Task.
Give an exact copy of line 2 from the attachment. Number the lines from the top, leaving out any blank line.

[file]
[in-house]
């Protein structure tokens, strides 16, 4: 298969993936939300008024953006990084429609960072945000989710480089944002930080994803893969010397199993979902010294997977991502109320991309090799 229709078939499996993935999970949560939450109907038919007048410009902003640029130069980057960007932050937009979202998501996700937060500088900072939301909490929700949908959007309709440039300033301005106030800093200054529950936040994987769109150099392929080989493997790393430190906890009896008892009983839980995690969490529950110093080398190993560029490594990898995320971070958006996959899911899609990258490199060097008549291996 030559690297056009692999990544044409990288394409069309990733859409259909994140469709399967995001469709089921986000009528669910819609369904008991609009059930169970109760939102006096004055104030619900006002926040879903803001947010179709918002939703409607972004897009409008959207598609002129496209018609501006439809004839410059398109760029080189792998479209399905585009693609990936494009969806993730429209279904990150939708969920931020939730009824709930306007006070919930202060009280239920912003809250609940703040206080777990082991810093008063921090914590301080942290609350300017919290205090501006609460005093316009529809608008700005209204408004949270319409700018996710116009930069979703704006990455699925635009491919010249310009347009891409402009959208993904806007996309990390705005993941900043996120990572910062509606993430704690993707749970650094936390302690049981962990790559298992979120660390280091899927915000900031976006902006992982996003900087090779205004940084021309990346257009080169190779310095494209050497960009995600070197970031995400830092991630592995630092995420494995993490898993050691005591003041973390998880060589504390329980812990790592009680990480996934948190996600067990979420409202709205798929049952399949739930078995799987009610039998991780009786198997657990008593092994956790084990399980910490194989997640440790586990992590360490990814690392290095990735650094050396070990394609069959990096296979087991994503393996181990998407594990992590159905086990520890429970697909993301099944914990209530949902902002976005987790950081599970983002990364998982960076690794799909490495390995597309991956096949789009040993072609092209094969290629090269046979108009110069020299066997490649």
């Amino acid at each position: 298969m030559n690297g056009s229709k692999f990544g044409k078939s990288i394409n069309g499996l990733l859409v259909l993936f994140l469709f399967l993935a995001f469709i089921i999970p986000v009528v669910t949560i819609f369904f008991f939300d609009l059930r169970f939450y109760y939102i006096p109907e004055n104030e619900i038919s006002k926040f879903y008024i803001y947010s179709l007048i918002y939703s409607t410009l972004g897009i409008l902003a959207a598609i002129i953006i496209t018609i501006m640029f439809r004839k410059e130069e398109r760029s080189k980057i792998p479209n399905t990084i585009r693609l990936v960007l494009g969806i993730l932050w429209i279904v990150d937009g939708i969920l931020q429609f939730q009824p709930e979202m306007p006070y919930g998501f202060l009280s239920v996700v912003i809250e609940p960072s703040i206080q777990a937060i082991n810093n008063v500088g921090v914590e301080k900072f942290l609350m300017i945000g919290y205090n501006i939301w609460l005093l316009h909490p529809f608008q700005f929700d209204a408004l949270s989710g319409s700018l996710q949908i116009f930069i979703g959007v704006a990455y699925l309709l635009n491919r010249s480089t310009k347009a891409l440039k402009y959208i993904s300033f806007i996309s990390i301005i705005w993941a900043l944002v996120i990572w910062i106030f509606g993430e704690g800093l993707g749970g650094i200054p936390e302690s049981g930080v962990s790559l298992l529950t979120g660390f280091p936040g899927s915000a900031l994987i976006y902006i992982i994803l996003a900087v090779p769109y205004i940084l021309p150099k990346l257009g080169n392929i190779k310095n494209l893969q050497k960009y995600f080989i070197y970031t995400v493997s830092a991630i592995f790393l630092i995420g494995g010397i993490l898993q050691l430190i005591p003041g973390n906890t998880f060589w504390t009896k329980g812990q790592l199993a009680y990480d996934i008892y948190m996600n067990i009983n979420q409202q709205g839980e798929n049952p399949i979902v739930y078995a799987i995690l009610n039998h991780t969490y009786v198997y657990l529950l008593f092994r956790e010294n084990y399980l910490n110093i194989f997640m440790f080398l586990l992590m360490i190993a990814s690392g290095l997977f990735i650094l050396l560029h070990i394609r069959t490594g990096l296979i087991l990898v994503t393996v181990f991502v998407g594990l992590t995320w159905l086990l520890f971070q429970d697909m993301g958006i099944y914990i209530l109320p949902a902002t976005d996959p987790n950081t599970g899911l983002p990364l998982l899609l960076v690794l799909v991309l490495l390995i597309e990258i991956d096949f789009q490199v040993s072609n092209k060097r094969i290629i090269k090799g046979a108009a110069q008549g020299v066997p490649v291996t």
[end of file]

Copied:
């Protein structure tokens, strides 16, 4: 298969993936939300008024953006990084429609960072945000989710480089944002930080994803893969010397199993979902010294997977991502109320991309090799 229709078939499996993935999970949560939450109907038919007048410009902003640029130069980057960007932050937009979202998501996700937060500088900072939301909490929700949908959007309709440039300033301005106030800093200054529950936040994987769109150099392929080989493997790393430190906890009896008892009983839980995690969490529950110093080398190993560029490594990898995320971070958006996959899911899609990258490199060097008549291996 030559690297056009692999990544044409990288394409069309990733859409259909994140469709399967995001469709089921986000009528669910819609369904008991609009059930169970109760939102006096004055104030619900006002926040879903803001947010179709918002939703409607972004897009409008959207598609002129496209018609501006439809004839410059398109760029080189792998479209399905585009693609990936494009969806993730429209279904990150939708969920931020939730009824709930306007006070919930202060009280239920912003809250609940703040206080777990082991810093008063921090914590301080942290609350300017919290205090501006609460005093316009529809608008700005209204408004949270319409700018996710116009930069979703704006990455699925635009491919010249310009347009891409402009959208993904806007996309990390705005993941900043996120990572910062509606993430704690993707749970650094936390302690049981962990790559298992979120660390280091899927915000900031976006902006992982996003900087090779205004940084021309990346257009080169190779310095494209050497960009995600070197970031995400830092991630592995630092995420494995993490898993050691005591003041973390998880060589504390329980812990790592009680990480996934948190996600067990979420409202709205798929049952399949739930078995799987009610039998991780009786198997657990008593092994956790084990399980910490194989997640440790586990992590360490990814690392290095990735650094050396070990394609069959990096296979087991994503393996181990998407594990992590159905086990520890429970697909993301099944914990209530949902902002976005987790950081599970983002990364998982960076690794799909490495390995597309991956096949789009040993072609092209094969290629090269046979108009110069020299066997490649």